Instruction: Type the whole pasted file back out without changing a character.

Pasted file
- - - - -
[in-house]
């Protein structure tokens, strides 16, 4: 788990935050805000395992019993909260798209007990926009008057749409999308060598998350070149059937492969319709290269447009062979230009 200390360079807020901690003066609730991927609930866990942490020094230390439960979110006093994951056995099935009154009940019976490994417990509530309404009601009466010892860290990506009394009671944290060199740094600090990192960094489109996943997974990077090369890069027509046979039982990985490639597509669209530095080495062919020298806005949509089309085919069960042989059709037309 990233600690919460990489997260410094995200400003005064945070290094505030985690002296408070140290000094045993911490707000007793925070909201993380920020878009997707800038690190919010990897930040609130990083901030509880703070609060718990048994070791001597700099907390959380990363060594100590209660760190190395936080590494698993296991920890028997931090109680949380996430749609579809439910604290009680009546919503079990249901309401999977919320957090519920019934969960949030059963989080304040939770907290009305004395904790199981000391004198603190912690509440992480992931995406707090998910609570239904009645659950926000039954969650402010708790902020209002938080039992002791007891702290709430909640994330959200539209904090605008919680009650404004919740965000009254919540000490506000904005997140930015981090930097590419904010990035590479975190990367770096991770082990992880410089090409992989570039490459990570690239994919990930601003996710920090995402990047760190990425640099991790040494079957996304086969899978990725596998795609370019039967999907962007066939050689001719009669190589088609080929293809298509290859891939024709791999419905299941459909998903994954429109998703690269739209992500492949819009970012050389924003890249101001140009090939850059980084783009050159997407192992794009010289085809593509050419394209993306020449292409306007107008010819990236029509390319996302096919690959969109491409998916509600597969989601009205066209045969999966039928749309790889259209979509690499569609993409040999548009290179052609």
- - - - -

[in-house]
């Protein structure tokens, strides 16, 4: 788990935050805000395992019993909260798209007990926009008057749409999308060598998350070149059937492969319709290269447009062979230009 200390360079807020901690003066609730991927609930866990942490020094230390439960979110006093994951056995099935009154009940019976490994417990509530309404009601009466010892860290990506009394009671944290060199740094600090990192960094489109996943997974990077090369890069027509046979039982990985490639597509669209530095080495062919020298806005949509089309085919069960042989059709037309 990233600690919460990489997260410094995200400003005064945070290094505030985690002296408070140290000094045993911490707000007793925070909201993380920020878009997707800038690190919010990897930040609130990083901030509880703070609060718990048994070791001597700099907390959380990363060594100590209660760190190395936080590494698993296991920890028997931090109680949380996430749609579809439910604290009680009546919503079990249901309401999977919320957090519920019934969960949030059963989080304040939770907290009305004395904790199981000391004198603190912690509440992480992931995406707090998910609570239904009645659950926000039954969650402010708790902020209002938080039992002791007891702290709430909640994330959200539209904090605008919680009650404004919740965000009254919540000490506000904005997140930015981090930097590419904010990035590479975190990367770096991770082990992880410089090409992989570039490459990570690239994919990930601003996710920090995402990047760190990425640099991790040494079957996304086969899978990725596998795609370019039967999907962007066939050689001719009669190589088609080929293809298509290859891939024709791999419905299941459909998903994954429109998703690269739209992500492949819009970012050389924003890249101001140009090939850059980084783009050159997407192992794009010289085809593509050419394209993306020449292409306007107008010819990236029509390319996302096919690959969109491409998916509600597969989601009205066209045969999966039928749309790889259209979509690499569609993409040999548009290179052609």